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Korean doctors help transplant liver in Nepal

Feb 28,2017
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The Samsung Medical Center team with their Nepalese counterparts after the liver transplant. [Samsung Medical Center]
On Dec. 7, 2016, a team from Samsung Medical Center’s Organ Transplantation Center conducted the first liver transplant from a living donor in Nepal. The operation took place at the Human Organ Transplant Center in Bhaktapur and was conducted with a local Nepalese medical team.

The doctors transplanted part of a woman’s liver to her brother, a 41-year-old patient suffering from liver failure. The operation was led by a Samsung Medical Center team that included Joh Jae-won, Kwon Choon-hyuck and Choi Gyuseong.

Bhaktapur’s Human Organ Transplant Center is located about 8 miles away from Kathmandu, the capital of Nepal. It is the third hospital established by the Nepalese government and the first medical center in the country specializing in organ transplants.

In Nepal, 1,000 people fall victim to liver problems every year. Among them, 200 people suffer from hepatic insufficiency, also known as liver failure. With the current medical infrastructure and facilities, it is impossible to conduct liver transplants in Nepal, so many people travel abroad for the costly operation.

Samsung Medical Center’s operation in Nepal was therefore a turning point. Although the operation took longer than usual because of lacking facilities and skill on the part of the local medical team, it was successful.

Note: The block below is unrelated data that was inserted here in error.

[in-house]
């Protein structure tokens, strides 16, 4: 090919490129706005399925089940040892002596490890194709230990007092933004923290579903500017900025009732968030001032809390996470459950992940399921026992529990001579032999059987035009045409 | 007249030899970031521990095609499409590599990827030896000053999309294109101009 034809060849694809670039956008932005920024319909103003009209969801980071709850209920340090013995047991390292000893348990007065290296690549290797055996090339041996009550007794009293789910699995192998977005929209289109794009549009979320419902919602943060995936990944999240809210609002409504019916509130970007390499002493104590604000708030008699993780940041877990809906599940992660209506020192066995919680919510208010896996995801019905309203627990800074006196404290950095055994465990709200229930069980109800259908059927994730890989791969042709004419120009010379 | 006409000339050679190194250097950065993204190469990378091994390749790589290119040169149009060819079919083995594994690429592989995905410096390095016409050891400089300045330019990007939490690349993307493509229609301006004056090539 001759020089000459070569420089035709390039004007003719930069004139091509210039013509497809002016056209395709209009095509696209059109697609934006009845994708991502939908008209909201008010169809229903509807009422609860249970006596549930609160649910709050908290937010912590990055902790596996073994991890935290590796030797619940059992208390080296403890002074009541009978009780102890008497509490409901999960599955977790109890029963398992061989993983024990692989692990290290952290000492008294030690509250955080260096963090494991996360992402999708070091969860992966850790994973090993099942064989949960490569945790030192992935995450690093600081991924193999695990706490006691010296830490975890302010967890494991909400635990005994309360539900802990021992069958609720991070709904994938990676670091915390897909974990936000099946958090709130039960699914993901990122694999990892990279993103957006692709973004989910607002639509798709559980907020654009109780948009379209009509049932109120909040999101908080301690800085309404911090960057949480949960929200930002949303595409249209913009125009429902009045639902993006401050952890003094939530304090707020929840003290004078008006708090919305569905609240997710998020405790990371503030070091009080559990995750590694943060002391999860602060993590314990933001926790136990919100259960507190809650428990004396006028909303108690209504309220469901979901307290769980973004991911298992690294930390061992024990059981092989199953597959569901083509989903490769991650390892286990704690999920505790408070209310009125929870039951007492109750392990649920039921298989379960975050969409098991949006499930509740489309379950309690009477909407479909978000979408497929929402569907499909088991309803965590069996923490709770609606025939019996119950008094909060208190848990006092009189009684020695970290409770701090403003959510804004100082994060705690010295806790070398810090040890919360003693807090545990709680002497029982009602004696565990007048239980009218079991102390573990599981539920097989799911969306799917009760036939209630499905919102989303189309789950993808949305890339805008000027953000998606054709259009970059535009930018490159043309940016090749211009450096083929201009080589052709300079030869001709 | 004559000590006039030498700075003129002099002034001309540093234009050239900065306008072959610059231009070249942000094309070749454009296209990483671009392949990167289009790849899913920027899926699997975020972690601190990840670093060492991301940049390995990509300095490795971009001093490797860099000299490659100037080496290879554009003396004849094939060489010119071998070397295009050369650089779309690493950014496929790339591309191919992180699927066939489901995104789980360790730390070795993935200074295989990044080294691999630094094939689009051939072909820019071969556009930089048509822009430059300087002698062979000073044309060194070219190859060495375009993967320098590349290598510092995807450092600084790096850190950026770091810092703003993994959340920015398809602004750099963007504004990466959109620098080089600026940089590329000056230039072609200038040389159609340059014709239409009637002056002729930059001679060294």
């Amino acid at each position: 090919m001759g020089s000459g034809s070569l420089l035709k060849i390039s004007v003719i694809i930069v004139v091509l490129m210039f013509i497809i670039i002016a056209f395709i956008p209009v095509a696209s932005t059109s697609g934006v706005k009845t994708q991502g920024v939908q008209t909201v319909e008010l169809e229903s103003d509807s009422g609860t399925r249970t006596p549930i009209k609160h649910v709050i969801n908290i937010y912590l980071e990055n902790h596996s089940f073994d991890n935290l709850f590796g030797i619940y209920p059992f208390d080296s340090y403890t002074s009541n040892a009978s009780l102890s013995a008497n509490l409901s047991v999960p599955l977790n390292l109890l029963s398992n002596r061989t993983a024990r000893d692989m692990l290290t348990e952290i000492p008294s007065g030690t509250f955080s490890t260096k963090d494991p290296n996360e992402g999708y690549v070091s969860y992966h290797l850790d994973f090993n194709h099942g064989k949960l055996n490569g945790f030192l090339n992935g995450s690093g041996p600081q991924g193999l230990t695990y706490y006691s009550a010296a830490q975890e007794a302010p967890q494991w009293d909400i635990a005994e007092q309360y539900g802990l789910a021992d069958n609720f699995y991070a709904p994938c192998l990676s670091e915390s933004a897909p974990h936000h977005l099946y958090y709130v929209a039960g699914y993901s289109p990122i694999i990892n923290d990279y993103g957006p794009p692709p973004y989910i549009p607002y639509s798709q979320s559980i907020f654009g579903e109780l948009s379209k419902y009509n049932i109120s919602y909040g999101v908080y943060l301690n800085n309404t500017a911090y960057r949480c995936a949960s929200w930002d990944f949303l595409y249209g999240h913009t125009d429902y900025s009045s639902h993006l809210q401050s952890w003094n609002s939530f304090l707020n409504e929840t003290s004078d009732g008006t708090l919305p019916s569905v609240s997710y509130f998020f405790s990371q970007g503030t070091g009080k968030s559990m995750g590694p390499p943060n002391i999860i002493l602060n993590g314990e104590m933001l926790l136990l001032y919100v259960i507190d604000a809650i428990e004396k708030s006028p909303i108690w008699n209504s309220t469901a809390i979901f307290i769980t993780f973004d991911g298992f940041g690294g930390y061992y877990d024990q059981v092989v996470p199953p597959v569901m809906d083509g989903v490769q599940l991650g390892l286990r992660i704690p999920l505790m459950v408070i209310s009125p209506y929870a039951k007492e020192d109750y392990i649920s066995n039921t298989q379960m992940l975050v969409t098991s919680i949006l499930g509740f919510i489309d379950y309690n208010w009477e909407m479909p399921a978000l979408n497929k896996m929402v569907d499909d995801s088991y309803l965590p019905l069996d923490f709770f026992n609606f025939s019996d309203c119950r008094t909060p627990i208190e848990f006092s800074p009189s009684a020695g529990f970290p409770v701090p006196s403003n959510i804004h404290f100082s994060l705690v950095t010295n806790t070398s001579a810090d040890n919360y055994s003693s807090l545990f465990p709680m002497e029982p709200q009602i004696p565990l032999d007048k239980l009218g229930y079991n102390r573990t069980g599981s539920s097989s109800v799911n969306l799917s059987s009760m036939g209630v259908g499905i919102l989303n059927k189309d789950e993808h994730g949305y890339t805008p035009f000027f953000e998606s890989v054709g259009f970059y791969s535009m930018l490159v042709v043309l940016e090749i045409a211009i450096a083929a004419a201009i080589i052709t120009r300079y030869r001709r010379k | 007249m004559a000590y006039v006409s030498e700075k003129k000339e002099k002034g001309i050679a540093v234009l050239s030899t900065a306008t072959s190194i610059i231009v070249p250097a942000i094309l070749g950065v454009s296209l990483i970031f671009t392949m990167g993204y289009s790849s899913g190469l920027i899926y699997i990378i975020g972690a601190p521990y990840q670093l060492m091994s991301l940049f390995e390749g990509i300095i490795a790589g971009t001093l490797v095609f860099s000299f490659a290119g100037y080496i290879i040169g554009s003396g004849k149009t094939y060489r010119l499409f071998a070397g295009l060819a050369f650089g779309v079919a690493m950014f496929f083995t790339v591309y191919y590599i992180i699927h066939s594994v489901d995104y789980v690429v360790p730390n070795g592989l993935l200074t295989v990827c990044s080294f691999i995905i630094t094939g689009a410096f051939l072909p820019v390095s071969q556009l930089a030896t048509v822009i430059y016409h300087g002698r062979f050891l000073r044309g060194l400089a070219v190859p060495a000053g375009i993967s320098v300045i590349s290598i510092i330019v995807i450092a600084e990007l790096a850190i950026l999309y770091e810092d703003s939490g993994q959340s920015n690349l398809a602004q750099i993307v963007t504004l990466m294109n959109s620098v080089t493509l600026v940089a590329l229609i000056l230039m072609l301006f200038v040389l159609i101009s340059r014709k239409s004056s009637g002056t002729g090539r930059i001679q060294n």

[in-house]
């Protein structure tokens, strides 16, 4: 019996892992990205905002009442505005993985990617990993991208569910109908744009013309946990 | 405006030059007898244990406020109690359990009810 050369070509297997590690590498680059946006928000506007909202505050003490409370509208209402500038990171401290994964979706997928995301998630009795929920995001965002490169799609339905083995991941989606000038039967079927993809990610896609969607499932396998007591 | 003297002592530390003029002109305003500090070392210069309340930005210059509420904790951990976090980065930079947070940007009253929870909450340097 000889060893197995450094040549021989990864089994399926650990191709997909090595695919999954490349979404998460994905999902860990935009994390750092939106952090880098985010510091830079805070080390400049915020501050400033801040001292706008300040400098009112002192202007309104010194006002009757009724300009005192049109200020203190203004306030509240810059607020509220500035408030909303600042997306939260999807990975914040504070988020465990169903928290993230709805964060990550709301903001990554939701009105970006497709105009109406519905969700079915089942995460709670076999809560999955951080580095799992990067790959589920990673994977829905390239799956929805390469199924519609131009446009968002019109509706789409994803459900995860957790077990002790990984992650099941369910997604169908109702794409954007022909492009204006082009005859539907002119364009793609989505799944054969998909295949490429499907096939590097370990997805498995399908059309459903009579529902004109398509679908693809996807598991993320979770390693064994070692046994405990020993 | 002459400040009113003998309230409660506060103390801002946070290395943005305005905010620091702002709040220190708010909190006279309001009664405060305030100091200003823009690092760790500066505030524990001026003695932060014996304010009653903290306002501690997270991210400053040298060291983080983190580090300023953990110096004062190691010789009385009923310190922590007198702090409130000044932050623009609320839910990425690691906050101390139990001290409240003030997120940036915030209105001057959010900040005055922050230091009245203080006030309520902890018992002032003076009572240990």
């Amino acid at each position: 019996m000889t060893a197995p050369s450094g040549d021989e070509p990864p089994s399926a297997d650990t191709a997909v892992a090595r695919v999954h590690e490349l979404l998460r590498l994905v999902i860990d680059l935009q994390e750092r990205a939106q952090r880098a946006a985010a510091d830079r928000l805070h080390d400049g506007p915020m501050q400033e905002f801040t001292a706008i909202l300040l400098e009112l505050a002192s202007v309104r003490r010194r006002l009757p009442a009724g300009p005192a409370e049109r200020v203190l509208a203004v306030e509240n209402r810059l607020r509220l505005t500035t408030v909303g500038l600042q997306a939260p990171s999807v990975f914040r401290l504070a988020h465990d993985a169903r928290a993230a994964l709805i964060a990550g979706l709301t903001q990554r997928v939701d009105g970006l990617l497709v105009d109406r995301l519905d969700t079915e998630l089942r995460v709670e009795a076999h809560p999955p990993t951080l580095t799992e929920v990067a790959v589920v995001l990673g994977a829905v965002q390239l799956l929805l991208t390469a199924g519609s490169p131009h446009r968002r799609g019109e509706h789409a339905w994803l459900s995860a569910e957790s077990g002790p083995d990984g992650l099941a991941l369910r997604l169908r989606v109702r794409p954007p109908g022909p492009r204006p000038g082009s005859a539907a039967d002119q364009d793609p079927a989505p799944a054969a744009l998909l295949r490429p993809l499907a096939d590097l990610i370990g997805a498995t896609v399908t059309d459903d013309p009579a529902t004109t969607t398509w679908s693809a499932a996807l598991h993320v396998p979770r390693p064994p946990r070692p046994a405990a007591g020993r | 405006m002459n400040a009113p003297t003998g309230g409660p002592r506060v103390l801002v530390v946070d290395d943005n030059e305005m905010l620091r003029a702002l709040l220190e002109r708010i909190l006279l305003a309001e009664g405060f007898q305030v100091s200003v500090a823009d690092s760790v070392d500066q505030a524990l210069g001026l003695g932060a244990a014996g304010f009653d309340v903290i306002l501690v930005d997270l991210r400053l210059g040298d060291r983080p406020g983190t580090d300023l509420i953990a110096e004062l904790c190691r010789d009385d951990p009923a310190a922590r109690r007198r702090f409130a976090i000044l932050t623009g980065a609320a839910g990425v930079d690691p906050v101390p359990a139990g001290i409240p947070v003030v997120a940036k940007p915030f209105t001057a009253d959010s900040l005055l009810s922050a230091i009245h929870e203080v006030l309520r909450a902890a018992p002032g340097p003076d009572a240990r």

From Jan. 31 to Feb. 3 this year, the president of the Human Organ Transplant Center and a professor visited Samsung Medical Center in Seoul to observe a liver transplant from a living donor.

“It is a great achievement for us to have had a successful liver transplant at our center,” said Pukar Chandra Shrestha, president of the center in Nepal. “Patients in Nepal are hopeful that they will be able to receive operations without traveling abroad. It is a great hope for all of us.”

“I was awed by the superb medical team and the newest technologies including electronic medical records,” Prof. Neeraj Govinda Joshi said. “I am happy to have experienced the systematic and professional medical system at Samsung Medical Center.”

“Doctors from not only developing countries like India, Kazakhstan, and Nepal but also developed countries come to our center to receive training,” said Joh Jae-won and Kwon Choon-hyuck. “We will support local doctors to teach them necessary techniques and how to perform operations independently.”

Samsung Medical Center plans to continue collaborating with Nepal’s Ministry of Health and Welfare to help more people who need liver transplants.